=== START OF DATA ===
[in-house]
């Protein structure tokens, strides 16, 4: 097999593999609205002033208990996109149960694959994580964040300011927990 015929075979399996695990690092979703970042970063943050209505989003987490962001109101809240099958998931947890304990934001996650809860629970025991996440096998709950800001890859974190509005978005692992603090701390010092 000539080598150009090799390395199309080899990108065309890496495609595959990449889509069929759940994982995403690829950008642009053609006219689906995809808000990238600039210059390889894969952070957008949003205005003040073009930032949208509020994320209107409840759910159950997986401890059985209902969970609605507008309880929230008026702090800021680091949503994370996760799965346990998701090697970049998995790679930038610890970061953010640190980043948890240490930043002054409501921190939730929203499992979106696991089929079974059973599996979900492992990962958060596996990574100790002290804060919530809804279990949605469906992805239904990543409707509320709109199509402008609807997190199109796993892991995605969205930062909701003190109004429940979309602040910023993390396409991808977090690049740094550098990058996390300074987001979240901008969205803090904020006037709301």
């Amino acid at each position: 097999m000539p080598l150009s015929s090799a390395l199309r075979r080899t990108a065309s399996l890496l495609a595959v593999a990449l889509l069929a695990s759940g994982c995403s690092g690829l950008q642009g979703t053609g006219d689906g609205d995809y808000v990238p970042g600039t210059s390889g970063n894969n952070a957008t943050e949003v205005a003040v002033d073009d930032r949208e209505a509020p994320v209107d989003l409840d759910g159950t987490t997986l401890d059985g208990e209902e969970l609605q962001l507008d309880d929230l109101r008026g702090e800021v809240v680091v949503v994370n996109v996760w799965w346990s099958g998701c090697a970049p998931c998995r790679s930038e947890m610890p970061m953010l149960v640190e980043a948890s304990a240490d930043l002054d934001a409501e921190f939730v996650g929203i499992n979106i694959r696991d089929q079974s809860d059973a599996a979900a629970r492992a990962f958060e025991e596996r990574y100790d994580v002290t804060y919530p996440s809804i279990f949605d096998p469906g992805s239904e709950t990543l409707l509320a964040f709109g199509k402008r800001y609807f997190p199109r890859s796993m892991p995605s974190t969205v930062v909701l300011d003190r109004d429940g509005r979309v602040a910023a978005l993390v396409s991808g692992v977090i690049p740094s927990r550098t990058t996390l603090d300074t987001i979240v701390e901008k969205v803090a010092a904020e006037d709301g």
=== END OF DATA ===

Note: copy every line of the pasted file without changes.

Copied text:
[in-house]
């Protein structure tokens, strides 16, 4: 097999593999609205002033208990996109149960694959994580964040300011927990 015929075979399996695990690092979703970042970063943050209505989003987490962001109101809240099958998931947890304990934001996650809860629970025991996440096998709950800001890859974190509005978005692992603090701390010092 000539080598150009090799390395199309080899990108065309890496495609595959990449889509069929759940994982995403690829950008642009053609006219689906995809808000990238600039210059390889894969952070957008949003205005003040073009930032949208509020994320209107409840759910159950997986401890059985209902969970609605507008309880929230008026702090800021680091949503994370996760799965346990998701090697970049998995790679930038610890970061953010640190980043948890240490930043002054409501921190939730929203499992979106696991089929079974059973599996979900492992990962958060596996990574100790002290804060919530809804279990949605469906992805239904990543409707509320709109199509402008609807997190199109796993892991995605969205930062909701003190109004429940979309602040910023993390396409991808977090690049740094550098990058996390300074987001979240901008969205803090904020006037709301």
């Amino acid at each position: 097999m000539p080598l150009s015929s090799a390395l199309r075979r080899t990108a065309s399996l890496l495609a595959v593999a990449l889509l069929a695990s759940g994982c995403s690092g690829l950008q642009g979703t053609g006219d689906g609205d995809y808000v990238p970042g600039t210059s390889g970063n894969n952070a957008t943050e949003v205005a003040v002033d073009d930032r949208e209505a509020p994320v209107d989003l409840d759910g159950t987490t997986l401890d059985g208990e209902e969970l609605q962001l507008d309880d929230l109101r008026g702090e800021v809240v680091v949503v994370n996109v996760w799965w346990s099958g998701c090697a970049p998931c998995r790679s930038e947890m610890p970061m953010l149960v640190e980043a948890s304990a240490d930043l002054d934001a409501e921190f939730v996650g929203i499992n979106i694959r696991d089929q079974s809860d059973a599996a979900a629970r492992a990962f958060e025991e596996r990574y100790d994580v002290t804060y919530p996440s809804i279990f949605d096998p469906g992805s239904e709950t990543l409707l509320a964040f709109g199509k402008r800001y609807f997190p199109r890859s796993m892991p995605s974190t969205v930062v909701l300011d003190r109004d429940g509005r979309v602040a910023a978005l993390v396409s991808g692992v977090i690049p740094s927990r550098t990058t996390l603090d300074t987001i979240v701390e901008k969205v803090a010092a904020e006037d709301g």